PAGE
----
A realistic and valid systems test and evaluation would be to create an artificial RF environment consisting of real-world interfering transmitters using various modulation formats summed together with a weak wanted signal at suitable frequency separations.
I cannot see any case against such an Modus Operandi, as transmitters/transceivers are a "dime a dozen" compared to high-performance RF signal generators.
A suitable way could be to establish a wanted signal reference level, for example 12 dB SINAD in an SSB bandwidth, and after this turn on one interferer after another and notice how much the levels of the interferers need to be increased until
degradation of the SINAD commences as a function of the number of interferers, their power levels and frequency separations.
This would mimic "real-world" conditions very closely, and if the number of interferers is large enough (say 10), even contest or pile-up conditions could be emulated.
When transmitters of varying quality are used as sources, there is a definite possibility to evaluate the system impact from the spectral properties (wideband noise, phase noise, "splatter" and keying artefacts) from "low-end" as well as "high-end" transmitters.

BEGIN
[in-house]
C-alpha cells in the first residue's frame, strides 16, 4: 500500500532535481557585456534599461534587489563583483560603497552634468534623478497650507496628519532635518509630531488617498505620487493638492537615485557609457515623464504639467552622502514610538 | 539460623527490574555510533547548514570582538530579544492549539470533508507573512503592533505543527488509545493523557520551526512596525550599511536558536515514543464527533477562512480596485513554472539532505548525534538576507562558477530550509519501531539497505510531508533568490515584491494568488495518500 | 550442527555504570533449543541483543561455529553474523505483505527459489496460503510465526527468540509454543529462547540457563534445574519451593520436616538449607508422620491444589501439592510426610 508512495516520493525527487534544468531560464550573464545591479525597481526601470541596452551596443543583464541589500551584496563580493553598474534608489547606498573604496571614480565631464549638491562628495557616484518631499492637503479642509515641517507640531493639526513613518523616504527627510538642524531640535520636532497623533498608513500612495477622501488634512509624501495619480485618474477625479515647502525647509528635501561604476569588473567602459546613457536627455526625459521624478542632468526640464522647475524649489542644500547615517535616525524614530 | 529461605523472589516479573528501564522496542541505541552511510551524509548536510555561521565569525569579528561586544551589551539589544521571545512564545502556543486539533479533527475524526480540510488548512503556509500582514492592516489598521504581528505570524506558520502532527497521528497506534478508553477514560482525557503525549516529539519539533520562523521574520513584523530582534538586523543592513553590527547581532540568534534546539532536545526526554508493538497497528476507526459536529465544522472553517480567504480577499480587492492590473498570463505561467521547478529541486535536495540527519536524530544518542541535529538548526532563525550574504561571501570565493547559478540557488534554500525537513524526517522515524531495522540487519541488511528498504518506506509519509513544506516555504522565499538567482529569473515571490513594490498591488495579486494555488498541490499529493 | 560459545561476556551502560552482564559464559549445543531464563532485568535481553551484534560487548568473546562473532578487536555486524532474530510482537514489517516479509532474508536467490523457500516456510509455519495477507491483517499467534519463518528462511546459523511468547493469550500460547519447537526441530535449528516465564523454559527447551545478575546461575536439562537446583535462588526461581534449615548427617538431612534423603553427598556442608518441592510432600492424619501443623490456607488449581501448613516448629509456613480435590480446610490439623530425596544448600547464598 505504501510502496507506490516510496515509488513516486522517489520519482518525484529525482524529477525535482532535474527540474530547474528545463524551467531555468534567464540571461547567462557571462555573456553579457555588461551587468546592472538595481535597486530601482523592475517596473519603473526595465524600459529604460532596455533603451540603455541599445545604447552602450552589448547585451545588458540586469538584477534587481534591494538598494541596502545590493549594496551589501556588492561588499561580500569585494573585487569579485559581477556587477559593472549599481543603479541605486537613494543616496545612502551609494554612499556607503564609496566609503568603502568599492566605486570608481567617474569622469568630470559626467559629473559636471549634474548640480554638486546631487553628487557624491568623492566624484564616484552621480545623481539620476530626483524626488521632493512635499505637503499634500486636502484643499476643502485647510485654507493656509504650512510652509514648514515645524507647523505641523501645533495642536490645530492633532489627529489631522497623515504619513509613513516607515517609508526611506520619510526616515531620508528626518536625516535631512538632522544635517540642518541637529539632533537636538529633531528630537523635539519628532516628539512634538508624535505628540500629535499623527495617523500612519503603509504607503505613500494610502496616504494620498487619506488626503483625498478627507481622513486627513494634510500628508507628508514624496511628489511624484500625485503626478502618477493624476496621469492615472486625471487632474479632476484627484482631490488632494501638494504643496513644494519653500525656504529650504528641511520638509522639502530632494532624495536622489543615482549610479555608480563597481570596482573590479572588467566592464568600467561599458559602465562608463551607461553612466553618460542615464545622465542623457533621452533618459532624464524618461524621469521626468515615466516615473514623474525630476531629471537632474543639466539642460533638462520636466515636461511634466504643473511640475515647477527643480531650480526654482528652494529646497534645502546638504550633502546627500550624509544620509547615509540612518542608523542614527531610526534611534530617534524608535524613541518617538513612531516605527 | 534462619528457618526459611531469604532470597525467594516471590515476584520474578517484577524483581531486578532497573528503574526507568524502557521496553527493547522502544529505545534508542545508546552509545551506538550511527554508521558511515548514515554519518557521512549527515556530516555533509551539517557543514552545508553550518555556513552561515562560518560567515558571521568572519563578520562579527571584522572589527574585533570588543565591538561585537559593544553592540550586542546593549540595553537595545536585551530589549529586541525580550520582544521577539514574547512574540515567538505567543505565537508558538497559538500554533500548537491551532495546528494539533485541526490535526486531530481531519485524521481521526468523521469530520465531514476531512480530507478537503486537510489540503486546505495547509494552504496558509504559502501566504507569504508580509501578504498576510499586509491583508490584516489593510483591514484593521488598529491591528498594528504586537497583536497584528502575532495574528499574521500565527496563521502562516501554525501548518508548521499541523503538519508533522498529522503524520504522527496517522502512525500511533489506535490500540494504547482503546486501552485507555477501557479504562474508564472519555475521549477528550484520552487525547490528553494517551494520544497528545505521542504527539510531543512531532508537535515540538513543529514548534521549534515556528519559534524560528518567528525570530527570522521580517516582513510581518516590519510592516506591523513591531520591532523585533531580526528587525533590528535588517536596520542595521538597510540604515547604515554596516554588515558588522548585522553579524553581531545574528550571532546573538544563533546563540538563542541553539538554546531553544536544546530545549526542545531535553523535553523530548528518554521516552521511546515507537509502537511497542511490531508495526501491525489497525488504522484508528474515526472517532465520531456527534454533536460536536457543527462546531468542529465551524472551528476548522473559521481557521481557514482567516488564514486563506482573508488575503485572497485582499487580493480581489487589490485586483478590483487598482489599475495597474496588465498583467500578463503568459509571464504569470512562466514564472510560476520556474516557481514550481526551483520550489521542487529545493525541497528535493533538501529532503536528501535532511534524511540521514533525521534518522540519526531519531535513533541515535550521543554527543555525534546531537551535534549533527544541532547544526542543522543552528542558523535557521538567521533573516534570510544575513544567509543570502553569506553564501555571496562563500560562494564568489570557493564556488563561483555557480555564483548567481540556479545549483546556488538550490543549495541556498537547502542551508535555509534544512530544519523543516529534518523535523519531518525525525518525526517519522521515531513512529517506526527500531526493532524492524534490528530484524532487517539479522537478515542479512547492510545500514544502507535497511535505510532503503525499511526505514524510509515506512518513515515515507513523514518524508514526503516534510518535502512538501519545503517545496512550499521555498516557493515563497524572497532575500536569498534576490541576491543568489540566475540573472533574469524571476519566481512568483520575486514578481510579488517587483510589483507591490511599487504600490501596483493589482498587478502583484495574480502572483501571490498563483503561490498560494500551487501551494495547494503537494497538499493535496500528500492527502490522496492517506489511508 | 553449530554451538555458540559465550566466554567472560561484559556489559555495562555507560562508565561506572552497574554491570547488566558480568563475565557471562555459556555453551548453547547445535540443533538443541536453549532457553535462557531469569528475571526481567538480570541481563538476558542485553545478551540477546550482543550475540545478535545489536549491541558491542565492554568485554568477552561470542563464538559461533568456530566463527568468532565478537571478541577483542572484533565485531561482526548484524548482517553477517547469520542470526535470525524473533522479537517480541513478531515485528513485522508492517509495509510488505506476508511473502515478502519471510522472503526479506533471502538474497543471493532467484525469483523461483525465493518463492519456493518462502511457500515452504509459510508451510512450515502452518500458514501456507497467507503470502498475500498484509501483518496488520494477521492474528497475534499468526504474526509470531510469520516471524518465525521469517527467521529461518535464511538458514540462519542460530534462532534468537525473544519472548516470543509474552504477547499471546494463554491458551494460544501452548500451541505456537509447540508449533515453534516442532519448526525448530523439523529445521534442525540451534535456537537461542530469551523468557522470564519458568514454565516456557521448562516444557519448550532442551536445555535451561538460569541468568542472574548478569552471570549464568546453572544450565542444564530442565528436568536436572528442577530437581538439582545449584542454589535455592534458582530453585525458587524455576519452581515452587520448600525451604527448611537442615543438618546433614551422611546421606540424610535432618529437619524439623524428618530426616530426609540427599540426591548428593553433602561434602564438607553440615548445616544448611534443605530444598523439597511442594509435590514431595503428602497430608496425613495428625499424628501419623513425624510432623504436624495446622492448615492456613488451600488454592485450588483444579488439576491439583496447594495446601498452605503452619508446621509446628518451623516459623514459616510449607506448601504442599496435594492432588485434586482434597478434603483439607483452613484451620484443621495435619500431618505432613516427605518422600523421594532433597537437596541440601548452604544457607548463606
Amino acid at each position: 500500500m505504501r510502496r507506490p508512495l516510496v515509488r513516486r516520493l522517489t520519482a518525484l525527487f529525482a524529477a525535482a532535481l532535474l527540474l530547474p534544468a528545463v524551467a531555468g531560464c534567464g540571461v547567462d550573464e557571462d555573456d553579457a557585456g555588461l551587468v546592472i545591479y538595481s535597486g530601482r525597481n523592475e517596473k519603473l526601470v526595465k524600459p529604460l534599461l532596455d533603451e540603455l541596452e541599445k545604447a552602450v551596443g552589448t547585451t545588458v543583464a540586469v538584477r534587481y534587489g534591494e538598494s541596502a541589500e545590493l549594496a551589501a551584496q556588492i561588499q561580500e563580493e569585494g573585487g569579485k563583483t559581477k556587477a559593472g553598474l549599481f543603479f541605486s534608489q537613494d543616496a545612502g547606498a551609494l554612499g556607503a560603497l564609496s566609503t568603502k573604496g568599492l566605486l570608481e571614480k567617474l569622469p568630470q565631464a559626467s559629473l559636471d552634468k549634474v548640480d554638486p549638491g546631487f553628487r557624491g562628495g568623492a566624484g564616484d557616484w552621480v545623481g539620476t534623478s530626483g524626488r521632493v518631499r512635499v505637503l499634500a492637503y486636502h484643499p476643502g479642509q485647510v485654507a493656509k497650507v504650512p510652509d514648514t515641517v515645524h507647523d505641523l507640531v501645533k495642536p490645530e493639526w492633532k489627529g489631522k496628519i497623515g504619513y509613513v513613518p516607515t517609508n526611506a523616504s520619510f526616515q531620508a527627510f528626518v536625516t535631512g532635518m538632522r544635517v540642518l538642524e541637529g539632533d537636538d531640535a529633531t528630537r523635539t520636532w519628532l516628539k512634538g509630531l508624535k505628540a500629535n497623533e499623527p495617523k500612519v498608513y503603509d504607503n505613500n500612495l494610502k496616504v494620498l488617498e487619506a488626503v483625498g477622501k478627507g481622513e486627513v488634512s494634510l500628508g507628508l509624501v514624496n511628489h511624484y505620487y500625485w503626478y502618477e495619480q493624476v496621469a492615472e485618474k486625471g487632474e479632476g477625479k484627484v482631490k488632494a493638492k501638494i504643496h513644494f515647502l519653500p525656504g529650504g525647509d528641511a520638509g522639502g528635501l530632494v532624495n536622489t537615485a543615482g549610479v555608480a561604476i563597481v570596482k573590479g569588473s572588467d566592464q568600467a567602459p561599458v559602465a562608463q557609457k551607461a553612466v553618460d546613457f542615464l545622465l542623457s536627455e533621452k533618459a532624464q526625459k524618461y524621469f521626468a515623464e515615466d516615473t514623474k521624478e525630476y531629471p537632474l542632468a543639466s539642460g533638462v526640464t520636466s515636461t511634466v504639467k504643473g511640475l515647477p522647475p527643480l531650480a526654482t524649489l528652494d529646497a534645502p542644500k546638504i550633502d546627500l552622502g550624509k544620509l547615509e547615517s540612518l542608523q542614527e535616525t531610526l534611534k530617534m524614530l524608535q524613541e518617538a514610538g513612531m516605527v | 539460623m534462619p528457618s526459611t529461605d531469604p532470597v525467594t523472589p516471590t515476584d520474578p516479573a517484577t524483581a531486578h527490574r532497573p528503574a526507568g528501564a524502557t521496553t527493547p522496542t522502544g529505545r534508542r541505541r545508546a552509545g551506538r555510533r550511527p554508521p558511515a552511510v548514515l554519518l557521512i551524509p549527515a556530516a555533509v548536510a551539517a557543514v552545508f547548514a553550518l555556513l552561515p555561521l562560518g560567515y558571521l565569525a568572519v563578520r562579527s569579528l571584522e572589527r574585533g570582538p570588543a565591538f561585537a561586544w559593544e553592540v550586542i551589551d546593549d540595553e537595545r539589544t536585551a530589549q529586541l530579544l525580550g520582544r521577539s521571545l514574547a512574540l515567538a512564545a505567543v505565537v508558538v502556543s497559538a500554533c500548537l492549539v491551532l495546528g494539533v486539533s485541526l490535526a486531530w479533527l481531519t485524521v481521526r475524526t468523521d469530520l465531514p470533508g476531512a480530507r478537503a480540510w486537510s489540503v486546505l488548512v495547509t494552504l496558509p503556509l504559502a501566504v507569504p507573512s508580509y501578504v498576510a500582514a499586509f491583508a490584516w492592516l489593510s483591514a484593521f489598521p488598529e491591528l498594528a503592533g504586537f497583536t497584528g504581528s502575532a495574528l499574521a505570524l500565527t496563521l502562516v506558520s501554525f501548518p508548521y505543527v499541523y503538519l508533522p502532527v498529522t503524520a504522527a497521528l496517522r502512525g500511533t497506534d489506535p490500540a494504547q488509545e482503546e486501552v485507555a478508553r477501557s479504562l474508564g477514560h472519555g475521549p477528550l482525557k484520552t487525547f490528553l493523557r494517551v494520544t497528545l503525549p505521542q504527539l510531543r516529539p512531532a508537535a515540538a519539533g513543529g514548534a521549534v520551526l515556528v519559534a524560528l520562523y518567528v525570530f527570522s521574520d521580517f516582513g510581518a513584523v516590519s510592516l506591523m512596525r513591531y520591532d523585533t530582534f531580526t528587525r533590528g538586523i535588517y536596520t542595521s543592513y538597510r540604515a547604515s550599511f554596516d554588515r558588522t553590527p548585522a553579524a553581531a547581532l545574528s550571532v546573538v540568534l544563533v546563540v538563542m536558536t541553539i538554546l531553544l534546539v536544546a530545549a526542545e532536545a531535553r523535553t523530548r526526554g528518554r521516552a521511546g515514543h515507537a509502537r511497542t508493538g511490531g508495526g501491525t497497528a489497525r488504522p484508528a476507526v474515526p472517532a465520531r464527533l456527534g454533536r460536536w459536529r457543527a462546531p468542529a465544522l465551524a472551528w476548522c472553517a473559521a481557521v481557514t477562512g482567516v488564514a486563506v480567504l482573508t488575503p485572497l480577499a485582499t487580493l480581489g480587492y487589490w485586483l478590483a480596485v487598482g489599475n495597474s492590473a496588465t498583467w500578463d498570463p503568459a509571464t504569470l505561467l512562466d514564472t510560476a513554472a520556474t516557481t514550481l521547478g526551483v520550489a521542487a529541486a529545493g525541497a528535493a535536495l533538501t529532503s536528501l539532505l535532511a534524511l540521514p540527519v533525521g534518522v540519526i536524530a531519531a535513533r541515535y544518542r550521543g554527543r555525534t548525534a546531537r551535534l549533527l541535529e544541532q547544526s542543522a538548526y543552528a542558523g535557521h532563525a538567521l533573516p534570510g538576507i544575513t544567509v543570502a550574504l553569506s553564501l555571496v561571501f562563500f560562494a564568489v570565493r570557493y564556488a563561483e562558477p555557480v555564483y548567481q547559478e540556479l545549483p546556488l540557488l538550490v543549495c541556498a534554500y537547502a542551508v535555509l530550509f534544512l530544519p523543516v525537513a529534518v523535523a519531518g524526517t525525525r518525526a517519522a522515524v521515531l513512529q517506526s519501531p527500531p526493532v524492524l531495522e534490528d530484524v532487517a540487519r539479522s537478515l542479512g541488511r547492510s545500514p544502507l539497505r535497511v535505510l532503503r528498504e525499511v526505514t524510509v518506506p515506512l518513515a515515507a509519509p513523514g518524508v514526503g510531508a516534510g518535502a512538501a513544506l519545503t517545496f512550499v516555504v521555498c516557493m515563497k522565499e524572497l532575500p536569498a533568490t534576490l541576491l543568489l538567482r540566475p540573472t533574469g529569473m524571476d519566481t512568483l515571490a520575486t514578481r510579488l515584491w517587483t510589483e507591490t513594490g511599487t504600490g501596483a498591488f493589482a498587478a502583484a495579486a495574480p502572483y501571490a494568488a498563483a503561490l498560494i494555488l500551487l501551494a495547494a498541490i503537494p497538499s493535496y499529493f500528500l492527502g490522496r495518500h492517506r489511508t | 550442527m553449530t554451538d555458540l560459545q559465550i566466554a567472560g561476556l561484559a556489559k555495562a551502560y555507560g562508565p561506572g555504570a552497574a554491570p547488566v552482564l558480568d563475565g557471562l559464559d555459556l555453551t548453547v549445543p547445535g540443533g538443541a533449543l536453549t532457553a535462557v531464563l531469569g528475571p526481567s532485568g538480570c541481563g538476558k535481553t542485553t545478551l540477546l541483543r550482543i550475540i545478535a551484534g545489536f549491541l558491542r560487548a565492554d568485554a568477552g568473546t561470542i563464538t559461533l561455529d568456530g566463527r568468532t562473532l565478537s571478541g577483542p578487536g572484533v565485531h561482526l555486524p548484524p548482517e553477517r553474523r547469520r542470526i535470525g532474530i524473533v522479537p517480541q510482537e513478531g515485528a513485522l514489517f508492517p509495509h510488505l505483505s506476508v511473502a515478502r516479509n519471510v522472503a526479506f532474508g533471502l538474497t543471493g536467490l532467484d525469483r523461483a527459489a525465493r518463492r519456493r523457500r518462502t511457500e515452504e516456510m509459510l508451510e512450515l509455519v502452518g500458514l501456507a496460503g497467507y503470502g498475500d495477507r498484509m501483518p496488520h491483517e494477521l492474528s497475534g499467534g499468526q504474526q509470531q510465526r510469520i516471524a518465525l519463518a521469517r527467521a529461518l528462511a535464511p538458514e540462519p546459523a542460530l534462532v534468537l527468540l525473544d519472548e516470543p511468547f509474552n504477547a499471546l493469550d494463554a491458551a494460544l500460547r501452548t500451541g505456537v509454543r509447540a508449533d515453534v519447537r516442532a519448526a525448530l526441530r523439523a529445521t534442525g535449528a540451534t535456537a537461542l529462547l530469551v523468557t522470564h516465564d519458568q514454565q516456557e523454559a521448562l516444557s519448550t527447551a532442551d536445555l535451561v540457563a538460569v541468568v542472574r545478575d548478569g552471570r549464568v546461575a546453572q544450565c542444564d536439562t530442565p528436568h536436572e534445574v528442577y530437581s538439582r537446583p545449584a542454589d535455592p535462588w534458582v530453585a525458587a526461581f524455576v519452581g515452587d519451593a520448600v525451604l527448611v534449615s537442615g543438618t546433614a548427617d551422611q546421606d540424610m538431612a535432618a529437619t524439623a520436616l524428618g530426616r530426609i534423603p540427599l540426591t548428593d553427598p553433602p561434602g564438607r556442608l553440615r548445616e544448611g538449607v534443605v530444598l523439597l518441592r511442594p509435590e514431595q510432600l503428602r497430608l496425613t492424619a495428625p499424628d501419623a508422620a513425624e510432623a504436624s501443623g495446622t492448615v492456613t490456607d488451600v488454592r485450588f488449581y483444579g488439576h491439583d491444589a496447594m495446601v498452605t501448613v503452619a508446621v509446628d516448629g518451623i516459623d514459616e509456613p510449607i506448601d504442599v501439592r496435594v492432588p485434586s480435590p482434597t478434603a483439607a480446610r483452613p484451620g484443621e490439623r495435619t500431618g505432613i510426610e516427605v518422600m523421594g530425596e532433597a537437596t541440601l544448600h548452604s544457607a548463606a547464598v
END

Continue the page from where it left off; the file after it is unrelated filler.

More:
And if you used the average ham transmitter as the signal generator you will soon realize the realities of air receiver and transmitter performance.
Use a clean signal generator and measure the receiver detecting the IMD product at level X. Now use a typical ham transceiver as the signal generator and watch the IMD product disappear because the transmitter is so filthy. That is the real world ham radio on air test lab. Ignoring transmitter performance is technical stupidity at its best.
We dont transmit with perfectly clean signal generators we transmitter with crud generators. Since there is no splatter blanker, why worry about receiver performance when the receiver has probably 50db or more headroom before its even stressed. Receivers in the real world get stressed by splattering hams, not ultimate IMD dynamic range problems.